How To Choose The Right Car Subwoofer

How To Choose The Right Car Subwoofer-The Bottom Line Read this review to find out how to choose the right subwoofer(s) for your car.

Choosing a subwoofer can be a very difficult but interesting task. When you're choosing a car sub, you need to know what you really want. It depends what kind of music you listen to, and other factors.

-Your Car Is Not A House-
*I have heard subwoofers in big rooms in houses. The subs for example were 8", and the rooms were large. The bass was terrible because it wasn't able to fill the room or anything. The vibrations and everything that the sub had to do was not there. The car is a completely different environment. Bazooka makes popular subs, and a lot of people buy their 8" amplified tubes, I have heard these tubes in Jeep Wranglers and in a lot of SUVs, they can make the cars shake and vibrate, and get people to stare. Car subwoofers can also be as small as 6.5"... So as you can see, the bass reflects of more areas in a car, thus giving a drastically improved bass response because the smaller area. So you don't need to get a 10" or 12" neccassarily to get your car to vibrate.

-Tubes VS. Box Enclosures-
*Tubes - The only brand that makes tubes is Bazooka. Many of the tubes have built-in amplifiers, they are easy to move, and they are quite inexpensive. They are popular because of their simplicity and price. These will create bass, but not the cleanest or lowest hitting bass out there. So if you're into music, then these aren't for you. If you want something to just pound, then these are quite good. However, you can do better with box enclosures.

*Box Enclosures - Box enclosures are when you buy either a ported or sealed enclosure, and put in however many drivers the box can hold. You can get one that holds either one, two, or three. Many people uses sealed enclosures because they are the smaller one of the two, but I use a ported in my car. Unlike tubes, with boxes, you can add whichever brand of woofers you want, and your own amplifier. However, this can be a more difficult task than just putting in a tube. But, you get much more versatility. Whether you're setting up a budget or audiophile sub hook-up, a majority of the people will use box enclosures.

-The Different Materials-
*Different subwoofers are made out of different materials. Many of the more inexpensive and common subs are built out of paper cones. These will generally handle the job well, but there will be more distortion, but the price difference is quite large. Polypropylene is becoming quite of a popular polymer, it is higher quality than paper, and still quite inexpensive. The best of the new subwoofers are alluminum subs. I use a single alluminum Audiobahn 12" in my Pathfinder off of a Kicker amp, and I love it. The sound quality that it gives me is very clean and smooth. The surrounds around the voice coils are usually rubber. Other brands may use other types of surrounds, but rubber is still the most commonly used and most durable.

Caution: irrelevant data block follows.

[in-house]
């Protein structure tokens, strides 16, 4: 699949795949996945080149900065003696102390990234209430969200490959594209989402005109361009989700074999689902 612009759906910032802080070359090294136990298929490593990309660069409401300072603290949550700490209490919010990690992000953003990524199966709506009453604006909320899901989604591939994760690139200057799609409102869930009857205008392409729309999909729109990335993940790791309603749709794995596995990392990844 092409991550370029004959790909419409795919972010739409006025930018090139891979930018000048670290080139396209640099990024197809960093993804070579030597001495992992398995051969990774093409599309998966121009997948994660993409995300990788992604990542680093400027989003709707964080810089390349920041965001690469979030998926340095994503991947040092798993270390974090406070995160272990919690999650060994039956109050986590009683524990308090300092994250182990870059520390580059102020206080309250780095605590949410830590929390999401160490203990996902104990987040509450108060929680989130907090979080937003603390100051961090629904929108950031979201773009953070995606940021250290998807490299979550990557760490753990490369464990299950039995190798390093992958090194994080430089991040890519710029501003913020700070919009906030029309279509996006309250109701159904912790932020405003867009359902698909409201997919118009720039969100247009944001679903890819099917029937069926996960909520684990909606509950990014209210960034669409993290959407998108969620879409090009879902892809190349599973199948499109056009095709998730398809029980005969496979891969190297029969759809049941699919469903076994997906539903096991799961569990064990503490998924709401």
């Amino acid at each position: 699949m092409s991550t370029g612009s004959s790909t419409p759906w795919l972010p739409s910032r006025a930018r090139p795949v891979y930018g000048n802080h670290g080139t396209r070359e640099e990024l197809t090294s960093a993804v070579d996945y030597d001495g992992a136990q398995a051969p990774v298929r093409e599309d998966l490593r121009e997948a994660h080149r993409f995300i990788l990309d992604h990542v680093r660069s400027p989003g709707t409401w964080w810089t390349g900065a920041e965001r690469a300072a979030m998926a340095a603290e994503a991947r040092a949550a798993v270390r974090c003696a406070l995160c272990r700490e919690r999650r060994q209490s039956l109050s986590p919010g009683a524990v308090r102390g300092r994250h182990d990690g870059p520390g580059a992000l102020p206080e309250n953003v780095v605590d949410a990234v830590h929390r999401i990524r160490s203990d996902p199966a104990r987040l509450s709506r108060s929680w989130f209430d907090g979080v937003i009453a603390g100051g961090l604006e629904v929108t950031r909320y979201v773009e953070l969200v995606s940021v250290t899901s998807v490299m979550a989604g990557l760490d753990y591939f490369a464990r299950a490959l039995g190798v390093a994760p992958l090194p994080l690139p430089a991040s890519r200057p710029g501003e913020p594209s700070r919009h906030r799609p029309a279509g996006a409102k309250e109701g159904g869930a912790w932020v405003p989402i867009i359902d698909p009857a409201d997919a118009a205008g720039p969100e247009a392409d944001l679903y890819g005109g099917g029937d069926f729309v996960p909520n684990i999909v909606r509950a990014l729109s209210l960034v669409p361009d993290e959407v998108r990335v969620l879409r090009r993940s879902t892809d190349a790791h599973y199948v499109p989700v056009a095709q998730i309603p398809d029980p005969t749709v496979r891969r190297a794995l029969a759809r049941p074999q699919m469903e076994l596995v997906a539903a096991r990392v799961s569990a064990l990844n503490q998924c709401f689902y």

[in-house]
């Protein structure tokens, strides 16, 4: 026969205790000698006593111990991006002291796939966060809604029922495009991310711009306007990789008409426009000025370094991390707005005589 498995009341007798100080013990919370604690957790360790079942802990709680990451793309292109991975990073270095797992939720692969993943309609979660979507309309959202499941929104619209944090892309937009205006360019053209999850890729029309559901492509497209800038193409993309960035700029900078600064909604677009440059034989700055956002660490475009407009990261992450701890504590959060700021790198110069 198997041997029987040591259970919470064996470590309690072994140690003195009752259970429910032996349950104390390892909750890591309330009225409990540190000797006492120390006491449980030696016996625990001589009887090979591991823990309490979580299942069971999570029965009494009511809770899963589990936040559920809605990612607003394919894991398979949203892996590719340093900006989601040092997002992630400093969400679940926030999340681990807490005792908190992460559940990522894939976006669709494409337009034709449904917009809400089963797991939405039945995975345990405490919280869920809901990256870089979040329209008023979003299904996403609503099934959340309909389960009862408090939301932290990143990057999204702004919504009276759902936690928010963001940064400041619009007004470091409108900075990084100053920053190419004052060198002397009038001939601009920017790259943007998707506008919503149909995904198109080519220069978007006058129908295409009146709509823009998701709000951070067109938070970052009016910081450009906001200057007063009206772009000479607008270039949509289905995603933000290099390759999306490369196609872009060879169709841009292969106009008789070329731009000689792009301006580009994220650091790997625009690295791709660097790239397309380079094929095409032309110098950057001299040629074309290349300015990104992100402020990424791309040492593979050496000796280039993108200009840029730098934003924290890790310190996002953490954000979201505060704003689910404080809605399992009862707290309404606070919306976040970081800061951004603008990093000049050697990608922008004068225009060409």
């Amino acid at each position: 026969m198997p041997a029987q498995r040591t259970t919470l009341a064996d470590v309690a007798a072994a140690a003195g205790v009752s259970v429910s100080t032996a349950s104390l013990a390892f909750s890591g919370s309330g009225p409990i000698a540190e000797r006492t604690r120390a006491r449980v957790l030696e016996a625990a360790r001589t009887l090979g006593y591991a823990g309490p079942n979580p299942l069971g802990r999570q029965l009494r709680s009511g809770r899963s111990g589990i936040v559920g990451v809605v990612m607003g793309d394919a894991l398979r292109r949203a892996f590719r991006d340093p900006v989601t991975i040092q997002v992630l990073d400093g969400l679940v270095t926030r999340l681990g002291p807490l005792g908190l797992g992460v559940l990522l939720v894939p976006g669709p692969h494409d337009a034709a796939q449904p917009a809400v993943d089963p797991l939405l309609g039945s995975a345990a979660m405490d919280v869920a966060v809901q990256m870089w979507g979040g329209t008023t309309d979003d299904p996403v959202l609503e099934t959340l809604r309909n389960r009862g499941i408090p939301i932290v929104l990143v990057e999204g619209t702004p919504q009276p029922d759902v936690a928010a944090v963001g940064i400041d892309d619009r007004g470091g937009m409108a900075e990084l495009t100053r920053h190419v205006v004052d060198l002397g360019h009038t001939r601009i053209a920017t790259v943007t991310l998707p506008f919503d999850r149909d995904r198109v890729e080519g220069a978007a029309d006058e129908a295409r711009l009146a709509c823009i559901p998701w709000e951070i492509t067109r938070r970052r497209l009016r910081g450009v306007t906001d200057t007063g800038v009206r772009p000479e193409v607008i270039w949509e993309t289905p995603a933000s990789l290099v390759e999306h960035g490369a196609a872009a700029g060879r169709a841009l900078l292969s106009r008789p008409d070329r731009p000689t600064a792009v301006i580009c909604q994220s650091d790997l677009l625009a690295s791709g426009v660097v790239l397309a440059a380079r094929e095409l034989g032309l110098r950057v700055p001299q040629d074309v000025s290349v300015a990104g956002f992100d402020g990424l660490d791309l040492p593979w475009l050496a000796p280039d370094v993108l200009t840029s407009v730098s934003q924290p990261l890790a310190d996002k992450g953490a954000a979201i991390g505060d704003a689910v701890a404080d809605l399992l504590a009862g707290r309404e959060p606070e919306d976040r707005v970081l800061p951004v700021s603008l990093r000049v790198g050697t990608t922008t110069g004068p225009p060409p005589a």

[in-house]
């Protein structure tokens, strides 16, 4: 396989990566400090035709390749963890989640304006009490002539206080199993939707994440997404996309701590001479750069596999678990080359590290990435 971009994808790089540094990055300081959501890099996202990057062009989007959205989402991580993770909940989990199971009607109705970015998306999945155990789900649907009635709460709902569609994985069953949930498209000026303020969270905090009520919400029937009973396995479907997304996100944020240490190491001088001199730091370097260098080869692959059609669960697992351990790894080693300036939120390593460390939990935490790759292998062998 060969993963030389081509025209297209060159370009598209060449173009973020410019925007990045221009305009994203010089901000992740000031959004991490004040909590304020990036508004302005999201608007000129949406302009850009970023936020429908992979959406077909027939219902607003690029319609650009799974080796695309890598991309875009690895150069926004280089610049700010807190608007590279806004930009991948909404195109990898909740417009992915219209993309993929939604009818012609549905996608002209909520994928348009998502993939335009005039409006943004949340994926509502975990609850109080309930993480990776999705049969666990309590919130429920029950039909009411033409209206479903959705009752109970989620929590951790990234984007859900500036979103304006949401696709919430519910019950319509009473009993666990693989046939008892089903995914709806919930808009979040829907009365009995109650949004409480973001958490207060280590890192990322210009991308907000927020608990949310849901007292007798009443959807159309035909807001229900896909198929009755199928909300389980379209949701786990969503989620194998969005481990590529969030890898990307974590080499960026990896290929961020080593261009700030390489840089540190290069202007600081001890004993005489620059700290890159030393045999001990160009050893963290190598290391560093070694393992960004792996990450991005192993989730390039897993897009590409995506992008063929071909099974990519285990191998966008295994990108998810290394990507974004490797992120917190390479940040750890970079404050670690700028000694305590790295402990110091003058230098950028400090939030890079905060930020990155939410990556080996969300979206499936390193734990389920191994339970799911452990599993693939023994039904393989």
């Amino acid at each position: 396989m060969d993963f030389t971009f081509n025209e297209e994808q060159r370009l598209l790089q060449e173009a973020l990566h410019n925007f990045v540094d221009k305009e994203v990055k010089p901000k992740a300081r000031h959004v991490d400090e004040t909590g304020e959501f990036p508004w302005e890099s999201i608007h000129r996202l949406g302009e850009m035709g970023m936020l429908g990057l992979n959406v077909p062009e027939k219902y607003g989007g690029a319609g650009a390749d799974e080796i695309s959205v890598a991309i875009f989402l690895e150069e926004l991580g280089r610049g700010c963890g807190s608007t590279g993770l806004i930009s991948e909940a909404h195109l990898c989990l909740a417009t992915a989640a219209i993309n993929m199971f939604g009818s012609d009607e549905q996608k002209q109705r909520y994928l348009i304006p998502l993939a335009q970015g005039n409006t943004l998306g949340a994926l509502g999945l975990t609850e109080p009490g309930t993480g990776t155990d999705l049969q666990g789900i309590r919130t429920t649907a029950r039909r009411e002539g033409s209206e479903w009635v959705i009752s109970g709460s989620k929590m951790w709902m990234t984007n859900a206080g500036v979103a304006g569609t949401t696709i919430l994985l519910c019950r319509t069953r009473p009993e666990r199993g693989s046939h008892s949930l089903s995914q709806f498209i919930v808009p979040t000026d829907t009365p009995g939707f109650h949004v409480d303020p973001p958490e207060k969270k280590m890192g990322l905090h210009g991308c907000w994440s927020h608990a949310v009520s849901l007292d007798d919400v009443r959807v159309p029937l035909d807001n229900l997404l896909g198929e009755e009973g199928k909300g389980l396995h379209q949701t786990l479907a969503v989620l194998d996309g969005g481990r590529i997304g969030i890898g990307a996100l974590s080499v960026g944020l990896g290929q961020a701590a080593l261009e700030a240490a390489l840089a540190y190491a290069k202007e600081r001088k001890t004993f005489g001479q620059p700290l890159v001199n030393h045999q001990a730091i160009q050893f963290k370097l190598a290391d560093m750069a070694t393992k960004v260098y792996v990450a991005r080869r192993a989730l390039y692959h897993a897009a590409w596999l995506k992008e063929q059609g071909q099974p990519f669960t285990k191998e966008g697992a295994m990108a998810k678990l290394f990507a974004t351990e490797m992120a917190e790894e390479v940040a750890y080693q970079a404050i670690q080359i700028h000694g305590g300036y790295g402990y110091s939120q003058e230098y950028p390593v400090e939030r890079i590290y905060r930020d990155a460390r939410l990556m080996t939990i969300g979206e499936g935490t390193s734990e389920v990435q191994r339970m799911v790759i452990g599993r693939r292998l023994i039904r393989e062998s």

-Voice Coils-
*The more layers and space that you have, the better sound quality you get. There are two kinds of bass, clean bass and "ghetto bass". Clean bass subs include brands such as Nakamichi, McIntosh, Blaupunkt, Audiobahn, Infinity, and other higher end brands. They usually have dual-voice coils and give very clean bass. There are also such things as "ghetto subs" which can handle enormous amounts of power, such as 1000 Watt+ RMS, but their bass is very dirty and distorted, it's not good for real music. I've seen very expensive subs that have quadruple voice coils (Sony Mobile ES), but a majority of the high quality subs will have dual-voice coils, but you can definitly do with one.

-Driver Sizes-
*Well, as you can see, in the car an 8" sub will make the car vibrate and do everything that someone would want a subwoofer to do. However, the larger the subwoofer, it can get: Louder, cleaner, hit lower frequencies, and handle more power. If you've got a tight budget, an 8" will do the job, but if you're an audiophile or are really into music, then bass is would be very important to you. I think the ideal size for any subwoofer is 12" because it can hit the lowest notes without using all that much power. A 12" can certainly reach lower notes than an 8". If you can hear the difference in frequencies or need that "bang", then you should get a larger subwoofer. However, if you just want to fill in some lower notes but aren't expecting that much, then go for a 8" subwoofer or something like that. It would save you money.

-Amps and Power-
*The power of your amp should depend on the size of the driver or how much bass you want. I use a fairly powerful amp to power my Audiobahn. I know people that are car stereo crazy, and they power over 1000 Watts to some of their subs, but that is over-kill. It can break the glass on a car, and if the subwoofer is poorer quality, there is a huge amount of distortion. You should never exceed the RMS rating on your drivers, because one day your sub will go "pop!", and there will be nothing left. I think something around 200 Watts per driver should be enough for most people. Most amps that have much more power than that are over-kill I think.

-In Conclusion-
*I hope that this review has helped you in finding the perfect subwoofer for your car. If you have trouble finding the right brand or anything, just look up consumer reviews or get advice from friends. My personal advice is that Audiobahn or Blaupunkt are both superb brands and you'll definitely get a lot for your money. But, most brands will make consumers happy. well, good luck!
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